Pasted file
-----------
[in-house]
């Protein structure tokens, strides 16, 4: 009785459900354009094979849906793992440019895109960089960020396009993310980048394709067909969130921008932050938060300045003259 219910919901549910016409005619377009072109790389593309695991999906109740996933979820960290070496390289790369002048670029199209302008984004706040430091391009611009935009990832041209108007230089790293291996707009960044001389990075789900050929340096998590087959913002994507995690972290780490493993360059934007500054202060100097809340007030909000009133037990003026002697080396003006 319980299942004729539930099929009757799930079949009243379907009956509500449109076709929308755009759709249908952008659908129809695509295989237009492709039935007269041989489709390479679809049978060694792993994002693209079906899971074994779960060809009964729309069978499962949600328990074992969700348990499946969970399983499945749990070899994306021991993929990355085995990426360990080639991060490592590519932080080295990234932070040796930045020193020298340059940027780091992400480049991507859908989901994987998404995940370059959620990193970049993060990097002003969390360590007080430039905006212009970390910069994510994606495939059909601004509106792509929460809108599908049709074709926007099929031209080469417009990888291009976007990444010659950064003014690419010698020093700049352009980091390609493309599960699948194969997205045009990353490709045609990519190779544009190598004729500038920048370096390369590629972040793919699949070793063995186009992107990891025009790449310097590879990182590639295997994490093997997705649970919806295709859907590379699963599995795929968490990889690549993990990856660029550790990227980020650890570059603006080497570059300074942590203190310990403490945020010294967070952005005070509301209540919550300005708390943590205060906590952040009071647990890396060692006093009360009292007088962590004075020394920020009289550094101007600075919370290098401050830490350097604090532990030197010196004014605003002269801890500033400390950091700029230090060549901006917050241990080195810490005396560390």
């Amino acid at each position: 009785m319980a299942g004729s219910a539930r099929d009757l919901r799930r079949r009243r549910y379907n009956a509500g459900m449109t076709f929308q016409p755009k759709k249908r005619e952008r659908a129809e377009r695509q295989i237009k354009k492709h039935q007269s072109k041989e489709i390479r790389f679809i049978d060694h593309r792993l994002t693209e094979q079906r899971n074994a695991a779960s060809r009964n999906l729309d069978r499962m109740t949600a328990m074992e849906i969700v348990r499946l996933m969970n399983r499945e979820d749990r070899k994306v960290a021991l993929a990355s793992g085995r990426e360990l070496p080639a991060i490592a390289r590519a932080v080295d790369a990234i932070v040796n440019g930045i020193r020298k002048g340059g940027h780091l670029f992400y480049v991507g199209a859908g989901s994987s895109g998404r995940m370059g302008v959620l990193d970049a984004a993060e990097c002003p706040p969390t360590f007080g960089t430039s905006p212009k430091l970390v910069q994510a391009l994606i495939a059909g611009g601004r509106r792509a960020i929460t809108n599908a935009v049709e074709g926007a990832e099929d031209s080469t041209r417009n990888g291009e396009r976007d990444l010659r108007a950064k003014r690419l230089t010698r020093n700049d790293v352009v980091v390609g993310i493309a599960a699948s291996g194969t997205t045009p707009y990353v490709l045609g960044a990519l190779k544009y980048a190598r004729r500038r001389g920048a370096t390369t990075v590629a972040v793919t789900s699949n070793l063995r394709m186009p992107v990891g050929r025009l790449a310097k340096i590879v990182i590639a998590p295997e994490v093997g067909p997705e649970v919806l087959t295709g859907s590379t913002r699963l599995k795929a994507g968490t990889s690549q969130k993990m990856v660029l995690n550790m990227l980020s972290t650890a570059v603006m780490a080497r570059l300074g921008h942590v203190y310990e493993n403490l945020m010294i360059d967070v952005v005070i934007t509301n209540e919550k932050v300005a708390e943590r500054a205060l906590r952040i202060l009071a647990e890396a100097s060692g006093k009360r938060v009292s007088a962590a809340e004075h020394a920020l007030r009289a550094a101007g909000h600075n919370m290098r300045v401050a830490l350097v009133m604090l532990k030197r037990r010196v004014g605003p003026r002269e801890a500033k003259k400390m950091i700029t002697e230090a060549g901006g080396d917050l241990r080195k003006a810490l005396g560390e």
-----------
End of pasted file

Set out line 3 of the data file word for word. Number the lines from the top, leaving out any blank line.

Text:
């Amino acid at each position: 009785m319980a299942g004729s219910a539930r099929d009757l919901r799930r079949r009243r549910y379907n009956a509500g459900m449109t076709f929308q016409p755009k759709k249908r005619e952008r659908a129809e377009r695509q295989i237009k354009k492709h039935q007269s072109k041989e489709i390479r790389f679809i049978d060694h593309r792993l994002t693209e094979q079906r899971n074994a695991a779960s060809r009964n999906l729309d069978r499962m109740t949600a328990m074992e849906i969700v348990r499946l996933m969970n399983r499945e979820d749990r070899k994306v960290a021991l993929a990355s793992g085995r990426e360990l070496p080639a991060i490592a390289r590519a932080v080295d790369a990234i932070v040796n440019g930045i020193r020298k002048g340059g940027h780091l670029f992400y480049v991507g199209a859908g989901s994987s895109g998404r995940m370059g302008v959620l990193d970049a984004a993060e990097c002003p706040p969390t360590f007080g960089t430039s905006p212009k430091l970390v910069q994510a391009l994606i495939a059909g611009g601004r509106r792509a960020i929460t809108n599908a935009v049709e074709g926007a990832e099929d031209s080469t041209r417009n990888g291009e396009r976007d990444l010659r108007a950064k003014r690419l230089t010698r020093n700049d790293v352009v980091v390609g993310i493309a599960a699948s291996g194969t997205t045009p707009y990353v490709l045609g960044a990519l190779k544009y980048a190598r004729r500038r001389g920048a370096t390369t990075v590629a972040v793919t789900s699949n070793l063995r394709m186009p992107v990891g050929r025009l790449a310097k340096i590879v990182i590639a998590p295997e994490v093997g067909p997705e649970v919806l087959t295709g859907s590379t913002r699963l599995k795929a994507g968490t990889s690549q969130k993990m990856v660029l995690n550790m990227l980020s972290t650890a570059v603006m780490a080497r570059l300074g921008h942590v203190y310990e493993n403490l945020m010294i360059d967070v952005v005070i934007t509301n209540e919550k932050v300005a708390e943590r500054a205060l906590r952040i202060l009071a647990e890396a100097s060692g006093k009360r938060v009292s007088a962590a809340e004075h020394a920020l007030r009289a550094a101007g909000h600075n919370m290098r300045v401050a830490l350097v009133m604090l532990k030197r037990r010196v004014g605003p003026r002269e801890a500033k003259k400390m950091i700029t002697e230090a060549g901006g080396d917050l241990r080195k003006a810490l005396g560390e």